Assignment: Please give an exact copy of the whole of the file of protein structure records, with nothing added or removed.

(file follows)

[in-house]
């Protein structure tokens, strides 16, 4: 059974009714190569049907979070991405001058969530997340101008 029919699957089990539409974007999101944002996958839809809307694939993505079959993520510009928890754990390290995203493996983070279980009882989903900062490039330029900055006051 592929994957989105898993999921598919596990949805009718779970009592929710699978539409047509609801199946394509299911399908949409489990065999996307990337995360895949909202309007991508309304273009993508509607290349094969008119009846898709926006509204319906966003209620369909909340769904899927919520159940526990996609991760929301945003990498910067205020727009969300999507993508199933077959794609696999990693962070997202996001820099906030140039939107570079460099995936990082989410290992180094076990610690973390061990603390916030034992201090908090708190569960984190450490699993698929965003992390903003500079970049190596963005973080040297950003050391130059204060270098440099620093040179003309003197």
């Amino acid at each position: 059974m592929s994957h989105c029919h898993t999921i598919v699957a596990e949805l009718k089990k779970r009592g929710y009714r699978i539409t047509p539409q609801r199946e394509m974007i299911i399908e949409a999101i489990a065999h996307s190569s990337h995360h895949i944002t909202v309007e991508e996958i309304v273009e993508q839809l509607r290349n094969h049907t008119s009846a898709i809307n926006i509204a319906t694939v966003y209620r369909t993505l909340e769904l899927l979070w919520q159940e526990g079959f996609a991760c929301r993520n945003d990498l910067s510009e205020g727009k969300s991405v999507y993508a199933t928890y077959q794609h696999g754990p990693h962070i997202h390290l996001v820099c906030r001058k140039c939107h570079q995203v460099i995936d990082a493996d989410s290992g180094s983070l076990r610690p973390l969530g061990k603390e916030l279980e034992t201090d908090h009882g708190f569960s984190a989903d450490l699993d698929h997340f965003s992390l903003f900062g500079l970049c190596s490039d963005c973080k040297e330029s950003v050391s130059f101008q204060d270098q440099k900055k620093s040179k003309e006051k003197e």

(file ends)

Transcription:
[in-house]
């Protein structure tokens, strides 16, 4: 059974009714190569049907979070991405001058969530997340101008 029919699957089990539409974007999101944002996958839809809307694939993505079959993520510009928890754990390290995203493996983070279980009882989903900062490039330029900055006051 592929994957989105898993999921598919596990949805009718779970009592929710699978539409047509609801199946394509299911399908949409489990065999996307990337995360895949909202309007991508309304273009993508509607290349094969008119009846898709926006509204319906966003209620369909909340769904899927919520159940526990996609991760929301945003990498910067205020727009969300999507993508199933077959794609696999990693962070997202996001820099906030140039939107570079460099995936990082989410290992180094076990610690973390061990603390916030034992201090908090708190569960984190450490699993698929965003992390903003500079970049190596963005973080040297950003050391130059204060270098440099620093040179003309003197």
């Amino acid at each position: 059974m592929s994957h989105c029919h898993t999921i598919v699957a596990e949805l009718k089990k779970r009592g929710y009714r699978i539409t047509p539409q609801r199946e394509m974007i299911i399908e949409a999101i489990a065999h996307s190569s990337h995360h895949i944002t909202v309007e991508e996958i309304v273009e993508q839809l509607r290349n094969h049907t008119s009846a898709i809307n926006i509204a319906t694939v966003y209620r369909t993505l909340e769904l899927l979070w919520q159940e526990g079959f996609a991760c929301r993520n945003d990498l910067s510009e205020g727009k969300s991405v999507y993508a199933t928890y077959q794609h696999g754990p990693h962070i997202h390290l996001v820099c906030r001058k140039c939107h570079q995203v460099i995936d990082a493996d989410s290992g180094s983070l076990r610690p973390l969530g061990k603390e916030l279980e034992t201090d908090h009882g708190f569960s984190a989903d450490l699993d698929h997340f965003s992390l903003f900062g500079l970049c190596s490039d963005c973080k040297e330029s950003v050391s130059f101008q204060d270098q440099k900055k620093s040179k003309e006051k003197e």